Couple Sentenced to 5 Years Probation Over YouTube Pranks They Pulled on Kids
A Maryland husband and wife have been sentenced to five years of probation after an expletive-laced prank on their children went viral.
Michael and Heather Martin entered Alford pleas Monday in Frederick County Circuit Court after they were charged with child neglect.
The charges stemmed from a video they posted to their channel, "DaddyOFive," which showed Heather Martin spreading what she said was disappearing ink around a room. They then recorded their children's reactions as they were blamed for the stains.
Both dad and stepmom can be heard cursing and shouting during the ordeal, which left the children in tears — an outcome typical of some of the 300 videos posted to the "DaddyOFive" account.
The videos have since been removed from YouTube.
After the clip surfaced in April to worldwide backlash, Michael Martin’s children — 12-year-old Emma and 9-year-old Cody — were removed from the home by Frederick County officials and placed in the custody of their biological mother, Rose Hall.
Michael and Heather Martin issued an apology for their behavior in April, telling Inside Edition, “We got carried away in the moment.”
“I acknowledge and I respect how everyone feels about this and I do agree we put things on the internet that should not be there," Michael Martin said in a video posted online. "We did things we should not do."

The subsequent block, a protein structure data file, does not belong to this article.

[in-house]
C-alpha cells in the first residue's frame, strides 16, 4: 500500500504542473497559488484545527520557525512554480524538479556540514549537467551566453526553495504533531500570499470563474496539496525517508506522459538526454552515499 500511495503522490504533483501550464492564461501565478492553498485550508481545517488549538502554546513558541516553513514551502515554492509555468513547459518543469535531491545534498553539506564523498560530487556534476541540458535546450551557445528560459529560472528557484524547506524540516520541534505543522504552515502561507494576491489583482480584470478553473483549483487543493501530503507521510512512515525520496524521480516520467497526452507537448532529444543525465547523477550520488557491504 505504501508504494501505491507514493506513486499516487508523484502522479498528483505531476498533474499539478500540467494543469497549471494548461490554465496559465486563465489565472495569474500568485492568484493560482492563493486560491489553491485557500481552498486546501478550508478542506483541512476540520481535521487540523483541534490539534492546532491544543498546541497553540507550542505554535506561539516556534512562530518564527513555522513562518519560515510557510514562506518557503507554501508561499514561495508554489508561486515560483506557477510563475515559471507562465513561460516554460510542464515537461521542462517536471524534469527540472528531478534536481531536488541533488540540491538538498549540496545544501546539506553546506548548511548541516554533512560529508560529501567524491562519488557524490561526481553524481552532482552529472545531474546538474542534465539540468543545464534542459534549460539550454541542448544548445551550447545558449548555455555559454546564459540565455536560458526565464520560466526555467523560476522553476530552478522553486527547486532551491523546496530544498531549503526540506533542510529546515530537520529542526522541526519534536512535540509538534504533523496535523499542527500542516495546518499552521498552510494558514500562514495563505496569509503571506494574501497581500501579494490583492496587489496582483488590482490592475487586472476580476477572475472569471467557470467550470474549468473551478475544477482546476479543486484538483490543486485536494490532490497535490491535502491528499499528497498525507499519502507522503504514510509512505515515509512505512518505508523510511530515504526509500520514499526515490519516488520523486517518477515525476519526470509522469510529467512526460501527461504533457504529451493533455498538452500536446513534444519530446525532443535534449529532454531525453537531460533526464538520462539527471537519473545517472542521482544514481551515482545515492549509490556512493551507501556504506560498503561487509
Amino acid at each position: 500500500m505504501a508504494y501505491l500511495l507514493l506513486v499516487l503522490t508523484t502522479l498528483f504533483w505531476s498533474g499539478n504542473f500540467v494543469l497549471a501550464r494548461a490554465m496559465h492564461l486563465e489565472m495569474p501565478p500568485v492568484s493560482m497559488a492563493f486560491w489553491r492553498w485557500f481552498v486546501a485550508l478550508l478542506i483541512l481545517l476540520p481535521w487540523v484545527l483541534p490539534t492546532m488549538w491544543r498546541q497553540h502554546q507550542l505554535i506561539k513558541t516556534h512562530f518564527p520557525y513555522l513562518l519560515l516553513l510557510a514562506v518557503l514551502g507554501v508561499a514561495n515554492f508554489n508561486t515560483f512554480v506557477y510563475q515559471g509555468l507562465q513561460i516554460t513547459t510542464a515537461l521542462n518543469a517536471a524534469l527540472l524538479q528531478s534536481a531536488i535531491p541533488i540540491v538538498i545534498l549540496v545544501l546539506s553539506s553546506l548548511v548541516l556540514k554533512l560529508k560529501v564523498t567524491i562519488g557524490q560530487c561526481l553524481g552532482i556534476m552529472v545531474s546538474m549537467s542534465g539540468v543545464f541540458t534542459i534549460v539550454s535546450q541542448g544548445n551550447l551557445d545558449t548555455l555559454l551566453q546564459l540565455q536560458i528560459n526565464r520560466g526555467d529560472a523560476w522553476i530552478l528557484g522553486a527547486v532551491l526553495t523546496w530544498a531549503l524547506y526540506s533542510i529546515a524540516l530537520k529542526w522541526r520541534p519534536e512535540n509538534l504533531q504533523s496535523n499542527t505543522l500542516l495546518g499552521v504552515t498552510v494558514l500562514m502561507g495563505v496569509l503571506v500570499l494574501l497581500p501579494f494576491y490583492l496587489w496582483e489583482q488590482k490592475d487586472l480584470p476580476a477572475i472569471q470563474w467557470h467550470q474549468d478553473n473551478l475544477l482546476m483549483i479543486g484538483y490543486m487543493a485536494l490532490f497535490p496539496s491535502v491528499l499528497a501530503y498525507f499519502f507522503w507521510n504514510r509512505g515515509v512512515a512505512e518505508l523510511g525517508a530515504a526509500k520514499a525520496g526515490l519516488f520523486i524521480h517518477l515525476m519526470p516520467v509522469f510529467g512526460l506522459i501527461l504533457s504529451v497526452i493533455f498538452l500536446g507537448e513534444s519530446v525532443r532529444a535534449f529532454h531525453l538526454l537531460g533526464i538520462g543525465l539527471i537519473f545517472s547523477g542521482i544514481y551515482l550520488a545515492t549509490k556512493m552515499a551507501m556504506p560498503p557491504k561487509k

Heather Martin added that the videos began as something the family did together and the children were excited about them.
But they “went from something that wasn’t so bad and then we just kept going more and more for the shock factor... to see what could get more views,” she said.
Prosecutors filed charges against the Martins on July 27.
They said the couple neglected Emma and Cody between November 2016 and April 2017, the Frederick News Post reported.
The Martins received a five-year suspended sentence for each charge. Judge Theresa M. Adams ruled that, under the terms of the couple’s probation, the Martins are barred from having contact with Emma, Cody or the children’s mother unless otherwise permitted by a court.
Martins also cannot post recordings or images of Emma and Cody to social media unless it is for legitimate family purposes, the Baltimore Sun reported.
The couple must also submit evaluations and adhere to mental health treatment as advised by their supervising agent.